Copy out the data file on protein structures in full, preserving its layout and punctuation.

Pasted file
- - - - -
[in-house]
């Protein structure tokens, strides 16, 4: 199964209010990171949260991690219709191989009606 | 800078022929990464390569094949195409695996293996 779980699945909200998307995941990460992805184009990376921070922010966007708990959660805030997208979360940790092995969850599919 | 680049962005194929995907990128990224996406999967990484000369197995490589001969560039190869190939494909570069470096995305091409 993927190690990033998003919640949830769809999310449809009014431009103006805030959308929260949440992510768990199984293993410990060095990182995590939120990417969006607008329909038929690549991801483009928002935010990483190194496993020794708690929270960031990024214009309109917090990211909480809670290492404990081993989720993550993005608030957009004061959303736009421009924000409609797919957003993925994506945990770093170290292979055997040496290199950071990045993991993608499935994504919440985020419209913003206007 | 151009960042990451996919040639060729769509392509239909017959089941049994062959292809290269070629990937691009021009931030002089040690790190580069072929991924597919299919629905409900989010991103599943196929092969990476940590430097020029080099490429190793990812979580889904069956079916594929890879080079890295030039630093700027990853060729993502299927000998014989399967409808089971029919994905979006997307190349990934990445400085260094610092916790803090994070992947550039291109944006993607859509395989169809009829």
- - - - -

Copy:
[in-house]
């Protein structure tokens, strides 16, 4: 199964209010990171949260991690219709191989009606 | 800078022929990464390569094949195409695996293996 779980699945909200998307995941990460992805184009990376921070922010966007708990959660805030997208979360940790092995969850599919 | 680049962005194929995907990128990224996406999967990484000369197995490589001969560039190869190939494909570069470096995305091409 993927190690990033998003919640949830769809999310449809009014431009103006805030959308929260949440992510768990199984293993410990060095990182995590939120990417969006607008329909038929690549991801483009928002935010990483190194496993020794708690929270960031990024214009309109917090990211909480809670290492404990081993989720993550993005608030957009004061959303736009421009924000409609797919957003993925994506945990770093170290292979055997040496290199950071990045993991993608499935994504919440985020419209913003206007 | 151009960042990451996919040639060729769509392509239909017959089941049994062959292809290269070629990937691009021009931030002089040690790190580069072929991924597919299919629905409900989010991103599943196929092969990476940590430097020029080099490429190793990812979580889904069956079916594929890879080079890295030039630093700027990853060729993502299927000998014989399967409808089971029919994905979006997307190349990934990445400085260094610092916790803090994070992947550039291109944006993607859509395989169809009829």